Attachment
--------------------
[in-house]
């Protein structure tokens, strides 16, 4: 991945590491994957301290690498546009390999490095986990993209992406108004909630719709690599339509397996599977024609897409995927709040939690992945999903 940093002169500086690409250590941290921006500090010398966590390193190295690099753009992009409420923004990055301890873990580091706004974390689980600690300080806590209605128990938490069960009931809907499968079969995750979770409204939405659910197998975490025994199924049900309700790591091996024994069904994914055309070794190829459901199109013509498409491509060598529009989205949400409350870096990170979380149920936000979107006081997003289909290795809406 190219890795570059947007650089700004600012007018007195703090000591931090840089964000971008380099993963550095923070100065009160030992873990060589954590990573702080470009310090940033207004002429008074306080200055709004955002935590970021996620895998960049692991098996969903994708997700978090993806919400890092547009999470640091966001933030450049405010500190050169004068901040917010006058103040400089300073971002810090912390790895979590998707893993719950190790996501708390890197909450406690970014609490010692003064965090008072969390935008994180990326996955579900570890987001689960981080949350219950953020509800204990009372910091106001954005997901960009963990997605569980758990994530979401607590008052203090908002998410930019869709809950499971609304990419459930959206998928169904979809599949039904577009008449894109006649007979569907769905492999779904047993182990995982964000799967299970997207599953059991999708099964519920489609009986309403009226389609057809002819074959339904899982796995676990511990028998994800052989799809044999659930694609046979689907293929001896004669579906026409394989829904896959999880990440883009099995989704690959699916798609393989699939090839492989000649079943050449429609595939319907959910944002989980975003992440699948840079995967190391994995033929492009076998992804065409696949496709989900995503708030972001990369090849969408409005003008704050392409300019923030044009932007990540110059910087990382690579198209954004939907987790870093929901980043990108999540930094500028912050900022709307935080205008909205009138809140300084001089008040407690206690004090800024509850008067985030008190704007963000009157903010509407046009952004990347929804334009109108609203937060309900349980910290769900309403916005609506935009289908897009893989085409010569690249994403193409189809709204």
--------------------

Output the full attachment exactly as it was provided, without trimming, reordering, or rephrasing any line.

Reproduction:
[in-house]
């Protein structure tokens, strides 16, 4: 991945590491994957301290690498546009390999490095986990993209992406108004909630719709690599339509397996599977024609897409995927709040939690992945999903 940093002169500086690409250590941290921006500090010398966590390193190295690099753009992009409420923004990055301890873990580091706004974390689980600690300080806590209605128990938490069960009931809907499968079969995750979770409204939405659910197998975490025994199924049900309700790591091996024994069904994914055309070794190829459901199109013509498409491509060598529009989205949400409350870096990170979380149920936000979107006081997003289909290795809406 190219890795570059947007650089700004600012007018007195703090000591931090840089964000971008380099993963550095923070100065009160030992873990060589954590990573702080470009310090940033207004002429008074306080200055709004955002935590970021996620895998960049692991098996969903994708997700978090993806919400890092547009999470640091966001933030450049405010500190050169004068901040917010006058103040400089300073971002810090912390790895979590998707893993719950190790996501708390890197909450406690970014609490010692003064965090008072969390935008994180990326996955579900570890987001689960981080949350219950953020509800204990009372910091106001954005997901960009963990997605569980758990994530979401607590008052203090908002998410930019869709809950499971609304990419459930959206998928169904979809599949039904577009008449894109006649007979569907769905492999779904047993182990995982964000799967299970997207599953059991999708099964519920489609009986309403009226389609057809002819074959339904899982796995676990511990028998994800052989799809044999659930694609046979689907293929001896004669579906026409394989829904896959999880990440883009099995989704690959699916798609393989699939090839492989000649079943050449429609595939319907959910944002989980975003992440699948840079995967190391994995033929492009076998992804065409696949496709989900995503708030972001990369090849969408409005003008704050392409300019923030044009932007990540110059910087990382690579198209954004939907987790870093929901980043990108999540930094500028912050900022709307935080205008909205009138809140300084001089008040407690206690004090800024509850008067985030008190704007963000009157903010509407046009952004990347929804334009109108609203937060309900349980910290769900309403916005609506935009289908897009893989085409010569690249994403193409189809709204």